Law & First Amendment

ASNE lessons created for use with the Law & First Amendment Training Module

Day 1
Law and First Amendment Lesson – Day One

Day 2
Law and First Amendment Lesson – Day Two

Other lessons from ASNE

First Amendment

  • December 15 – Celebrate the Birthday of the First Amendment
    This lesson plan helps students determine what rights are protected under the First Amendment by encouraging them to ask themselves: how are First Amendment rights relevant today? How are First Amendment rights relevant to me?
  • Exploring the First Amendment
    A two-day plan that looks at the guarantees the First Amendment affords, then asks students to find examples of those guarantees in action.
  • Exploring the First Amendment as it Has Been Applied to Teens and Teen Journalists
    This lesson will gives students the opportunity to learn more about the rights and responsibilities provided by the First Amendment through exploring how teens have successfully and unsuccessfully used it to defend their actions.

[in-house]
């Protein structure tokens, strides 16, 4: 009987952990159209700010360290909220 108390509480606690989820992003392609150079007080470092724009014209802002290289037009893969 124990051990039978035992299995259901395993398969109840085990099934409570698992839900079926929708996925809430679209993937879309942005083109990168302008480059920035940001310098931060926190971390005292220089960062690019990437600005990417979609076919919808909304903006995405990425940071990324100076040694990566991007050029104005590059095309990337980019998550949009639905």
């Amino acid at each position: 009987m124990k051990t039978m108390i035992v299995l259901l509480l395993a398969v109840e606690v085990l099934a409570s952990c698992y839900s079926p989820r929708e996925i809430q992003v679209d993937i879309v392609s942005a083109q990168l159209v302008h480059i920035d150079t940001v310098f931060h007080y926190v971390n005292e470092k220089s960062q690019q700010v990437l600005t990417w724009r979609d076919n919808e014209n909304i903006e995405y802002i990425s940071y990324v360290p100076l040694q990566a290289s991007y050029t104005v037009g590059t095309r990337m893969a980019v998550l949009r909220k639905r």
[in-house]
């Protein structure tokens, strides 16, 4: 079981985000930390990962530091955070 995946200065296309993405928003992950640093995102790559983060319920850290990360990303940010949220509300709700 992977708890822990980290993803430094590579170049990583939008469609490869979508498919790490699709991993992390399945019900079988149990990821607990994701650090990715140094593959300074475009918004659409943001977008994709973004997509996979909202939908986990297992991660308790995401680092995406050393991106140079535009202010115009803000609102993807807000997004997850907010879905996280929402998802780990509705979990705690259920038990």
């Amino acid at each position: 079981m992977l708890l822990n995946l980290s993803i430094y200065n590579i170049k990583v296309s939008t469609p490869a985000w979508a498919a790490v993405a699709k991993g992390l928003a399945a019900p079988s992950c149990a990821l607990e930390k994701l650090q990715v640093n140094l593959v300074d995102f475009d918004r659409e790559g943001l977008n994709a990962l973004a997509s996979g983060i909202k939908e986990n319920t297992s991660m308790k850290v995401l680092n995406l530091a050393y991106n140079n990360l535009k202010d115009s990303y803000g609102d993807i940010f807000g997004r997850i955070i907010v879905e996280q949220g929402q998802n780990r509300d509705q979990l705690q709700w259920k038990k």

• First Amendment Fridays
    A unit focusing on the First Amendment and its five freedoms. It asks students to explore the freedoms, ask others about them, and see how the First Amendment applies to everyone — even them. A great opportunity to bring outside speakers into class.


  • Media law
    This lesson plan focuses on the definition of libel, why libel is so potentially dangerous for journalists, how journalists can avoid libel, and libel’s to media ethics overall.
  • Libel Laws, Freedom of the Press and Journalistic Ethics
    A unit designed as a broad introduction to basic newspaper issues. High turnover can cripple institutional memory — this unit is designed to give everyone a good basic understanding.
  • Case Studies in Journalistic Ethics No. 2
    A one- or two-day lesson (part of a five part unit). This one focuses on the ethics behind the use of hidden cameras to tape alleged wrongdoing. It also touches on libel.
  • Libel and the Student Newspaper: Making Tough Calls
    Can student publications be sued for libel? You bet they can. This lesson examines three hypothetical cases and asks students what they would and wouldn’t publish.
  • Student Press Law and Ethics
    A lesson to be used near the beginning of the year that touches on ethics, press law and other fundamental topics in journalism.

Plagiarism and Copyright

  • Plagiarism in the Real World
    Journalism students need to know how plagiarism affects journalism. This lesson will give students practical guidelines and insight for journalistic publication.